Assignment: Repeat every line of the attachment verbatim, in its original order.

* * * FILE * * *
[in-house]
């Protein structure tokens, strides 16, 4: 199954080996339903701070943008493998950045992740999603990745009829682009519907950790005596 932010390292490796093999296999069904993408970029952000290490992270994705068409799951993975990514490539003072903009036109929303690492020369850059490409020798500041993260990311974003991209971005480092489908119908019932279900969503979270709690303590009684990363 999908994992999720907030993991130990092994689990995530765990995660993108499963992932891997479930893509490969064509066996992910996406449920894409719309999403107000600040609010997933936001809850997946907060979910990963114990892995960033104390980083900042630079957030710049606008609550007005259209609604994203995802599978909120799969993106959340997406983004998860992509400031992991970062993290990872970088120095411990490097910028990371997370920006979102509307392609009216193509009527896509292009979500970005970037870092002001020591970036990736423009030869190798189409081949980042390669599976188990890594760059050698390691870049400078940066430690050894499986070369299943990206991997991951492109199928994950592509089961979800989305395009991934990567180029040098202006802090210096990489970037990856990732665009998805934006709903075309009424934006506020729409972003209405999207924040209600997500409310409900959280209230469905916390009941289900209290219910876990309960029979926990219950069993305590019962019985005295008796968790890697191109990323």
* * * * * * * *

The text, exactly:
[in-house]
């Protein structure tokens, strides 16, 4: 199954080996339903701070943008493998950045992740999603990745009829682009519907950790005596 932010390292490796093999296999069904993408970029952000290490992270994705068409799951993975990514490539003072903009036109929303690492020369850059490409020798500041993260990311974003991209971005480092489908119908019932279900969503979270709690303590009684990363 999908994992999720907030993991130990092994689990995530765990995660993108499963992932891997479930893509490969064509066996992910996406449920894409719309999403107000600040609010997933936001809850997946907060979910990963114990892995960033104390980083900042630079957030710049606008609550007005259209609604994203995802599978909120799969993106959340997406983004998860992509400031992991970062993290990872970088120095411990490097910028990371997370920006979102509307392609009216193509009527896509292009979500970005970037870092002001020591970036990736423009030869190798189409081949980042390669599976188990890594760059050698390691870049400078940066430690050894499986070369299943990206991997991951492109199928994950592509089961979800989305395009991934990567180029040098202006802090210096990489970037990856990732665009998805934006709903075309009424934006506020729409972003209405999207924040209600997500409310409900959280209230469905916390009941289900209290219910876990309960029979926990219950069993305590019962019985005295008796968790890697191109990323």